SINGAPORE - The Government has assured Buddhist, Taoist, Sikh and Hindu leaders that religious events and worship at temples can continue despite the coronavirus outbreak, but precautionary measures and enhanced personal hygiene must be observed to reduce risks of transmission.
Health Minister Gan Kim Yong; Minister for Culture, Community and Youth Grace Fu; and Education Minister Ong Ye Kung met these religious leaders on Monday (Feb 17) to update them on the coronavirus situation and to provide guidance on precautionary measures.
Many of the religious leaders shared that they have already put in place several measures to protect worshippers, the Ministry of Health (MOH) and the Ministry of Culture, Community and Youth said in a joint statement on the same day.
In an advisory on Feb 5, the Singapore Buddhist Federation advised Buddhist temples and followers to reduce or scale down indoor or outdoor religious gatherings and cancel such activities where necessary to reduce the potential spread of the virus.
Since then, the federation has also cancelled religious classes on Sundays and talks, as well as the Thousand-Buddha Dharma Assembly that was originally scheduled for March 1.
The Hindu Endowments Board had also set up thermal scanners and additional hand-washing points for the Thaipusam procession earlier this month.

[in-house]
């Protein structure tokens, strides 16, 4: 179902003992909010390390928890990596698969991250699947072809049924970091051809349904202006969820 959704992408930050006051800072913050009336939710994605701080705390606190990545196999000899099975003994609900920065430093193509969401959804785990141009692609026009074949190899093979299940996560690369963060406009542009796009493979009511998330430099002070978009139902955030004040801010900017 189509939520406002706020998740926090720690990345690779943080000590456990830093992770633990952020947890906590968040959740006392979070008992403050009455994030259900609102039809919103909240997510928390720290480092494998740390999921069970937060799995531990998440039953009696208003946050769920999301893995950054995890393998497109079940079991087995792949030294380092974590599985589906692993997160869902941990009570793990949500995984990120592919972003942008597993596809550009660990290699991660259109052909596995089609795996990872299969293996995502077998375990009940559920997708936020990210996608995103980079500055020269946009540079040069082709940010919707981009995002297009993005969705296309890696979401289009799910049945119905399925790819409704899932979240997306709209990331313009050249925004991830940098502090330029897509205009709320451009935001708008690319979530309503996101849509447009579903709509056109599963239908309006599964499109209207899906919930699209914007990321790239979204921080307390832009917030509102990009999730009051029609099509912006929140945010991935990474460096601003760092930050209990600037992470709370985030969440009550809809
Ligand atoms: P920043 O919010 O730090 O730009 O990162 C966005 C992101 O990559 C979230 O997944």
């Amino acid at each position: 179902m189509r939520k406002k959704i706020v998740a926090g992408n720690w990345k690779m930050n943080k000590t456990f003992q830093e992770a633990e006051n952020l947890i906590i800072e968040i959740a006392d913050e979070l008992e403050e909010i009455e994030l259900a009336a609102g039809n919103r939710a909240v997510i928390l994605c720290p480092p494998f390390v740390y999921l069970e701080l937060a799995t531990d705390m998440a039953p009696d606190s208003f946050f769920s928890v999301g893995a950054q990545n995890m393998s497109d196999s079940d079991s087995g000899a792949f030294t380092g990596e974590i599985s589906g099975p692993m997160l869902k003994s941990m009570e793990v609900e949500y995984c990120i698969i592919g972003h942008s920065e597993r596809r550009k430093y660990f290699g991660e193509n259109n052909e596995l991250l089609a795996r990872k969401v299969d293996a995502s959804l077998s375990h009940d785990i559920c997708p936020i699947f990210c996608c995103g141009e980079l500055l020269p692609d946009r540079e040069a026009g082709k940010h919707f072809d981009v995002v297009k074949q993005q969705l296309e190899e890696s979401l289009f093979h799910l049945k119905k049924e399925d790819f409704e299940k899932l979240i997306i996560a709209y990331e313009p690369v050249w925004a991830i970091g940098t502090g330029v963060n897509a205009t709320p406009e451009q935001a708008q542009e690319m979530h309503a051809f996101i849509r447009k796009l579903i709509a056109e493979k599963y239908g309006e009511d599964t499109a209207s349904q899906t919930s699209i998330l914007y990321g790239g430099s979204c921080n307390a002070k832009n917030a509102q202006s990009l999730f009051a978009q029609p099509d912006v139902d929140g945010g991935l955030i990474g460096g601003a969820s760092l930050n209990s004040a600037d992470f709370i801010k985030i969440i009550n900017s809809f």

Participants of the procession were also told to move briskly and not gather in groups, and to leave the temple after completing their vows instead of congregating.
Meanwhile, public mass for Roman Catholics here have been suspended indefinitely from noon since last Saturday, and several large Christian churches have also suspended services.
The National Council of Churches of Singapore said in a letter on its website on Feb 8 that churches here will continue to provide worship services, but advised those who are unwell to stay home, as they would be denied entry.
Churches here will also be introducing control measures to curb the spread of the coronavirus, such as temperature screening, ventilating their premises and having enough hand-washing facilities, as well as more frequent cleaning, the council added.
Two clusters of coronavirus cases in Singapore have been connected to religious groups here - one linked to The Life Church and Missions, and one to the Grace Assembly of God church, the largest cluster here.
The Islamic Religious Council of Singapore (Muis) has also encouraged Muslims attending prayers at mosques to take their own mats and to avoid shaking hands to minimise contact.
On Monday, the ministers highlighted the role of social responsibility in reducing the risk of transmission and that those who are unwell should consult a doctor immediately and avoid going to religious events or places of worship.
Additional measures such as increasing the frequency of cleaning commonly used areas and minimising sharing of common items, as well as having good ventilation at venues where large events are held, were also shared by MOH.